In California and New York, Democratic challengers will need to spend more heavily in the months ahead to beat back rivals for their own party’s nomination, or to introduce themselves to voters against Republicans who are already well-known.

A. nomination, or to introduce
B. nomination, introduce
C. nomination by introducing
--> not intended meaning.
D. nomination, and introducing
E. nomination through the introduction of
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Re: In California and New York, Democratic challengers will need to spend [#permalink]

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New post 02 Jul 2017, 20:25
Nomination, and introducing... two separate tasks that in the context will make sense through the use of 'and' as a conjunction... D fits best

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Re: In California and New York, Democratic challengers will need to spend [#permalink]

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New post 19 Aug 2017, 16:47
Quote:
A. nomination, or to introduce

On first glance, I considered this a comma splice since "to introduce themselves to voters against Republicans who are already well-known" is not a complete thought.


Isn't colorbrandon right that this is definitely a comma splice?
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Re: In California and New York, Democratic challengers will need to spend [#permalink]

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New post 31 May 2018, 23:47
Though i did not find any option convincing, I have eliminated A because comma is used before OR which i thought was wrong (I have read in the forum for some other question,posted by someone!).
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Re: In California and New York, Democratic challengers will need to spend [#permalink]

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New post 07 Jun 2018, 05:29
Hello abhimahna - Could you please help me out here -

Which two things are parallel here -
-- "to spend more money heavily" & "to introduce themselves" (OR)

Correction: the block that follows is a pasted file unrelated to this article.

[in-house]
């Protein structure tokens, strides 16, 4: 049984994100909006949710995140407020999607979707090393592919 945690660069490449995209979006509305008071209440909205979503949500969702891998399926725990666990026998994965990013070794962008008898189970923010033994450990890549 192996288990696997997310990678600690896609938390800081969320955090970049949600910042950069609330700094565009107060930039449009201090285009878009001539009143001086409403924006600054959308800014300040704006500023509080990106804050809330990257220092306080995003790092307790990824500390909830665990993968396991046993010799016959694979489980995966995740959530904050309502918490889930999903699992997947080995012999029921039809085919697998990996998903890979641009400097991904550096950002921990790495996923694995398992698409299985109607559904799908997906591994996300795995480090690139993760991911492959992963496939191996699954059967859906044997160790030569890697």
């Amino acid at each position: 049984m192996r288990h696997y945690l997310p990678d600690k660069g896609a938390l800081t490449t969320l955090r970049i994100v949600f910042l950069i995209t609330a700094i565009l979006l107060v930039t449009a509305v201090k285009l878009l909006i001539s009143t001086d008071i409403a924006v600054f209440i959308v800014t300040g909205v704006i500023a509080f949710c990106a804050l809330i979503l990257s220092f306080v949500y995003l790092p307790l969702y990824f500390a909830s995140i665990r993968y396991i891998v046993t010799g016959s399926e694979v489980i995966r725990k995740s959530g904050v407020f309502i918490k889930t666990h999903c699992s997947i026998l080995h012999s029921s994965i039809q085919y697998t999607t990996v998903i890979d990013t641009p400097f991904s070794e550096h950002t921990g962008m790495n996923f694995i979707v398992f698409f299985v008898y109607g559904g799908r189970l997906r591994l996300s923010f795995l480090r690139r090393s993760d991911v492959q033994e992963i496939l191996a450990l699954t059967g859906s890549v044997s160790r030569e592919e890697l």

-- "to beat back rivals" & "to introduce themselves"

I thought - choice A is not making this clear and so selected choice C - which I think is grammatically correct but changes the meaning. Looking forward for your reply -
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Re: In California and New York, Democratic challengers will need to spend [#permalink]

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New post 07 Jun 2018, 06:07
madhukaramar wrote:
Hello abhimahna - Could you please help me out here -

Which two things are parallel here -
-- "to spend more money heavily" & "to introduce themselves" (OR)
-- "to beat back rivals" & "to introduce themselves"

I thought - choice A is not making this clear and so selected choice C - which I think is grammatically correct but changes the meaning. Looking forward for your reply -


Hey madhukaramar ,

I am happy to help :-)

You didn't notice the comma "," before "or to introduce". This is used to clarify the point that || elements of the sentence are 'to spend more" and "to introduce".

Remember this is similar to the construction X, Y and Z , and W. Here Y and Z are || and X is || to (Y and Z) which in turn is || to W.

Also, understanding the meaning of the sentence is the key here. One should not rely completely on the grammar.

As per the meaning of the sentence, "Democratic challengers" need to spend heavily on something as well as introduce themselves.

Hence, A is a clear winner here.

For C, as you mentioned meaning is changing. This is not allowed when you have choice A present.

Does that make sense?
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Re: In California and New York, Democratic challengers will need to spend [#permalink]

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New post 08 Jun 2018, 04:18
abhimahna wrote:
madhukaramar wrote:
Hello abhimahna - Could you please help me out here -

Which two things are parallel here -
-- "to spend more money heavily" & "to introduce themselves" (OR)
-- "to beat back rivals" & "to introduce themselves"

I thought - choice A is not making this clear and so selected choice C - which I think is grammatically correct but changes the meaning. Looking forward for your reply -


Hey madhukaramar ,

I am happy to help :-)

You didn't notice the comma "," before "or to introduce". This is used to clarify the point that || elements of the sentence are 'to spend more" and "to introduce".

Remember this is similar to the construction X, Y and Z , and W. Here Y and Z are || and X is || to (Y and Z) which in turn is || to W.

Also, understanding the meaning of the sentence is the key here. One should not rely completely on the grammar.

As per the meaning of the sentence, "Democratic challengers" need to spend heavily on something as well as introduce themselves.

Hence, A is a clear winner here.

For C, as you mentioned meaning is changing. This is not allowed when you have choice A present.

Does that make sense?


Makes perfect sense - !!!
Thanks abhimahna
Re: In California and New York, Democratic challengers will need to spend   [#permalink] 08 Jun 2018, 04:18